The fascinating and endlessly adaptable canvas of Mega City One itself is as much a part of the Dredd strips as the iron man of the law himself is. Even in some of the simpler, more basic early stories the reader is exposed to a fabulous futurescape of towering structures called Starscrapers (later called Cityblocks). These tower over the old Empire State Building (now a derelict building used by criminals to hide in). There are twisting roads which spiral up and around them miles into the air with no visible means of support, and fantastic future vehicles roaring along them (thanks to the imagination of Carlos Ezquerra). In fact so fast and numerous are these vehicles that MC-1 has it’s own version of Devil’s Island: a prison for violent offenders marooned inside dozens of lanes of constantly moving computer-controlled traffic zipping past at 200 mph. Underneath is the Undercity — a region so polluted it was concreted over — home to mutants and criminals (long before Futurama did the same). Few SF cities of the future had shown such an incredible vision since Metropolis. Bear in mind this is years before Blade Runner would stun our minds with its future vision of Los Angles.

The 22nd Century world of Dredd expands incredibly quickly in these first two collections. After some standalone stories to establish Dredd’s character, we quickly get the first big multi-part story, The Robot Wars. This provides the readers with their first sight of masses of Judges acting together to protect the city. It has a wonderfully camp villain in Call-Me-Kenneth, the droid who leads the robot revolution against the “fleshy ones.” Later in the first volume we see Dredd on the moon, because he has been chosen to be Judge Marshall of the Luna-1 colony for six months. As well as showing us more of the 22nd Century, this gave the writers an excuse to introduce some amusing Western-style tales, including a showdown with a robot gunslinger. (Shades of Westworld, but even Yul Brynner’s robo-gungslinger wouldn’t want to face Judge Dredd!). In the First Lunar Olympics stories we get to see something of the other cities beyond what used to be America in this post-nuclear war future. These include the Sov Cities, complete with their own Judges. (This may seem odd to us now, but remember the stories were written during the Cold War when no-one imagined the Soviet Union would disintegrate).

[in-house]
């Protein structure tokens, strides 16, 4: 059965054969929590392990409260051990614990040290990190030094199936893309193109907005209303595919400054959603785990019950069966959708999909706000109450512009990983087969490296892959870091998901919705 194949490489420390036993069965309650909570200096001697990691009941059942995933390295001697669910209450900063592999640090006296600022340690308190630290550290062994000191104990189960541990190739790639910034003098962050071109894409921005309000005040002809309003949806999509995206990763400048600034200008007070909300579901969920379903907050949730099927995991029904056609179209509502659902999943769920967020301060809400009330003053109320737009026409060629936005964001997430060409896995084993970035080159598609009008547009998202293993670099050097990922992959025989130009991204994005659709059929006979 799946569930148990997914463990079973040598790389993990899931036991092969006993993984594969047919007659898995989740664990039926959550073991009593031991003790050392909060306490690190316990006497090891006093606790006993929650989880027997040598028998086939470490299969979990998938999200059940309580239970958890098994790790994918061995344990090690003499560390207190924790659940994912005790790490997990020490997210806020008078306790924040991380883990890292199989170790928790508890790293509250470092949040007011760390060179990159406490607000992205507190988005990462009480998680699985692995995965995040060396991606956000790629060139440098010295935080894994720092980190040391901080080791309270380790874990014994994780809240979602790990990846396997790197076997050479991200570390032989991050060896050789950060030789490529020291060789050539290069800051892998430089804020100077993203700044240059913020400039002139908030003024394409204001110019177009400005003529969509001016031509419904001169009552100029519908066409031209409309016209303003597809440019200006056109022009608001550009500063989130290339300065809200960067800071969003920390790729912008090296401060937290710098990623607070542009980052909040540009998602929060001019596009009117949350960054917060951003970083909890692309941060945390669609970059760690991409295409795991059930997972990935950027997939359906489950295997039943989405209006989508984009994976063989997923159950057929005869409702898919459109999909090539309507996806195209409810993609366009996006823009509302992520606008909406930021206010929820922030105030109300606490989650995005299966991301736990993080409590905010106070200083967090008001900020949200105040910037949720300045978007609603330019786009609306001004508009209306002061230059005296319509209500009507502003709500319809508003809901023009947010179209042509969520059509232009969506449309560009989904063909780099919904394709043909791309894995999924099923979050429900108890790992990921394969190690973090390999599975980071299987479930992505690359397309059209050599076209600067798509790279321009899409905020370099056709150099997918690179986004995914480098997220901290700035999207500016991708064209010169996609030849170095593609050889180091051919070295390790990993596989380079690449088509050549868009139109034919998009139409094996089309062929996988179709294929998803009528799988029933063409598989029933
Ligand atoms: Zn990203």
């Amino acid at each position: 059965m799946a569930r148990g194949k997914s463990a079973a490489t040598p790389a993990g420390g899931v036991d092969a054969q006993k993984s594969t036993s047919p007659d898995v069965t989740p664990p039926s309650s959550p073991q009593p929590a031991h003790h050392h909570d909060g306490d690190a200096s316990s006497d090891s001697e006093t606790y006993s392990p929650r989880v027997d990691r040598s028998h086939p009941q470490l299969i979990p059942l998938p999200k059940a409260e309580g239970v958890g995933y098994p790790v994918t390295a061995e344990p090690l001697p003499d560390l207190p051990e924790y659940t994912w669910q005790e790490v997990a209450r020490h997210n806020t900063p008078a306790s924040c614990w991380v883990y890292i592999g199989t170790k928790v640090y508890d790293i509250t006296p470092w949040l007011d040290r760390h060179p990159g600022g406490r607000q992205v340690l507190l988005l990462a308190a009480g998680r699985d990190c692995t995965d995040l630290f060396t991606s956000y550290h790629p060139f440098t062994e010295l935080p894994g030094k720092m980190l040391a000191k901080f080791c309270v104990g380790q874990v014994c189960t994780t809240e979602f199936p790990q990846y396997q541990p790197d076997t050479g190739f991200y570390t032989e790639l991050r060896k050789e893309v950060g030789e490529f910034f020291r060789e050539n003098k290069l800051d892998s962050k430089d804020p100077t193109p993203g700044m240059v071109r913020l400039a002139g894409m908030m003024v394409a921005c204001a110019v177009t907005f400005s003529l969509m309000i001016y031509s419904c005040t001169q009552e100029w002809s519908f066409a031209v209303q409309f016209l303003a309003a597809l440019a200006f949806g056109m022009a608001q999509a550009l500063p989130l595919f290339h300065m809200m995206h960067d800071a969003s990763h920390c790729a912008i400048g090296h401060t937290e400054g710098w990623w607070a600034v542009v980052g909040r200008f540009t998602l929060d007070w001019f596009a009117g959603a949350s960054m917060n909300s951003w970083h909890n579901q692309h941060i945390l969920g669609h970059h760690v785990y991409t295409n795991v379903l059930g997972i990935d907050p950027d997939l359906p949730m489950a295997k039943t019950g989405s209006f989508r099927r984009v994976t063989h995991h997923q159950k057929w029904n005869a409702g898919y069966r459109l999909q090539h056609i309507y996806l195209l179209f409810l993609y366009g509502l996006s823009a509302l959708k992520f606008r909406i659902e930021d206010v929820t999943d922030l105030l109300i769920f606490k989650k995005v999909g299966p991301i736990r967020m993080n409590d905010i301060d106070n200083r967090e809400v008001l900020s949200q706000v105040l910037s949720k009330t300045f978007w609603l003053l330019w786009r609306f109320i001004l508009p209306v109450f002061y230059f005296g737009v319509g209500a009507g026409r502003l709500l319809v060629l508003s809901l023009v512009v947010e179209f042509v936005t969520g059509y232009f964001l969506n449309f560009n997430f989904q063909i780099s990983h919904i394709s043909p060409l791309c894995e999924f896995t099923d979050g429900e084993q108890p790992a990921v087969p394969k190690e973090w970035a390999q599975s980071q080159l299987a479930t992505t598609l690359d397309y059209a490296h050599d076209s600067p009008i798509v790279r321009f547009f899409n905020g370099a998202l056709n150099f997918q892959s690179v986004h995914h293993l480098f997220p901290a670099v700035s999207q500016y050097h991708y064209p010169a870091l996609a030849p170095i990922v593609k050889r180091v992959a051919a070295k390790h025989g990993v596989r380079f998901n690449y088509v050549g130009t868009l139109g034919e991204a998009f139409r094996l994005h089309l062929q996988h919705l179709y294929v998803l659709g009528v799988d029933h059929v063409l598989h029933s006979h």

Volume 2, although still very early (covering Progs 61 – 115) is, for me, where Dredd really starts to come into his own. The multi-part Robot Wars had been very well received and, although the standalone tales would always be popular, it is with the epic tales that Dredd really began to draw in a big readership. This second volume contains not one but two of these early epics: The Cursed Earth and The Day the Law Died. In the former we get our first real look at the radiation desert between the mega cities. The Cursed Earth, blasted and irradiated during the great atom wars, is home to criminals, mutants and even feral dinosaurs (resurrected in a Jurassic Park style for dino national parks, but free to roam after the wars).

Dredd has to cross thousands of miles of hostile terrain. He encounters mutant gangs by Mount Rushmore (which has a carving of then-president Jimmy Carter added to it affording a good visual gag when an attacking mutant in a hover vehicle is shot down by Dredd and crashes into those famous teeth). He also meets rabid Tyrannosaurs, corrupt mafia Judges running Las Vegas, southern slavers who brutalise aliens as slave labour, and even the last president of the United States. The latter was sentenced to 100 years in suspended animation in a vault in Fort Knox by the Judges for the crime of starting the great atom wars (at which point the Judges took over the government of the Mega Cities, the only remaining civilisation in America).